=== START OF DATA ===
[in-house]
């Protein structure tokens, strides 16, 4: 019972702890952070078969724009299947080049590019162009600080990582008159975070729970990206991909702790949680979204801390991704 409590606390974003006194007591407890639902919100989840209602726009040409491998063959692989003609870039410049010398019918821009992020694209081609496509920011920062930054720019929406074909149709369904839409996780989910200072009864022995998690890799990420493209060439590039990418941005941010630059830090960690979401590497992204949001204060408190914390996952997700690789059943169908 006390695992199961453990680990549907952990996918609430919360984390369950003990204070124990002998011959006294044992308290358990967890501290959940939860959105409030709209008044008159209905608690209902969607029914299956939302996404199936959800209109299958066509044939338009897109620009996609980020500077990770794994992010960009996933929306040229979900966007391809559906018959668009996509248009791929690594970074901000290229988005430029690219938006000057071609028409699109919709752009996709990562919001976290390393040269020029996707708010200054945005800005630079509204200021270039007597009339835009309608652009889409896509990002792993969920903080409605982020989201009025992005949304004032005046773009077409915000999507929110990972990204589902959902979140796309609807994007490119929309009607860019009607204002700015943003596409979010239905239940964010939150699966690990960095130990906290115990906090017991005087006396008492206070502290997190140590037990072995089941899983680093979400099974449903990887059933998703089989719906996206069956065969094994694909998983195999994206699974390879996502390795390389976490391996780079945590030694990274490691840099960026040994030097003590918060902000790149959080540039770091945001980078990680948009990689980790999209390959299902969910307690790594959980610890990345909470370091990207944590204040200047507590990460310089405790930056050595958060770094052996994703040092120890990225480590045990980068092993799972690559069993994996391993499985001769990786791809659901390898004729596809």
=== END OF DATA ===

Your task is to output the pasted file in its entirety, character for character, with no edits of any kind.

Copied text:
[in-house]
């Protein structure tokens, strides 16, 4: 019972702890952070078969724009299947080049590019162009600080990582008159975070729970990206991909702790949680979204801390991704 409590606390974003006194007591407890639902919100989840209602726009040409491998063959692989003609870039410049010398019918821009992020694209081609496509920011920062930054720019929406074909149709369904839409996780989910200072009864022995998690890799990420493209060439590039990418941005941010630059830090960690979401590497992204949001204060408190914390996952997700690789059943169908 006390695992199961453990680990549907952990996918609430919360984390369950003990204070124990002998011959006294044992308290358990967890501290959940939860959105409030709209008044008159209905608690209902969607029914299956939302996404199936959800209109299958066509044939338009897109620009996609980020500077990770794994992010960009996933929306040229979900966007391809559906018959668009996509248009791929690594970074901000290229988005430029690219938006000057071609028409699109919709752009996709990562919001976290390393040269020029996707708010200054945005800005630079509204200021270039007597009339835009309608652009889409896509990002792993969920903080409605982020989201009025992005949304004032005046773009077409915000999507929110990972990204589902959902979140796309609807994007490119929309009607860019009607204002700015943003596409979010239905239940964010939150699966690990960095130990906290115990906090017991005087006396008492206070502290997190140590037990072995089941899983680093979400099974449903990887059933998703089989719906996206069956065969094994694909998983195999994206699974390879996502390795390389976490391996780079945590030694990274490691840099960026040994030097003590918060902000790149959080540039770091945001980078990680948009990689980790999209390959299902969910307690790594959980610890990345909470370091990207944590204040200047507590990460310089405790930056050595958060770094052996994703040092120890990225480590045990980068092993799972690559069993994996391993499985001769990786791809659901390898004729596809």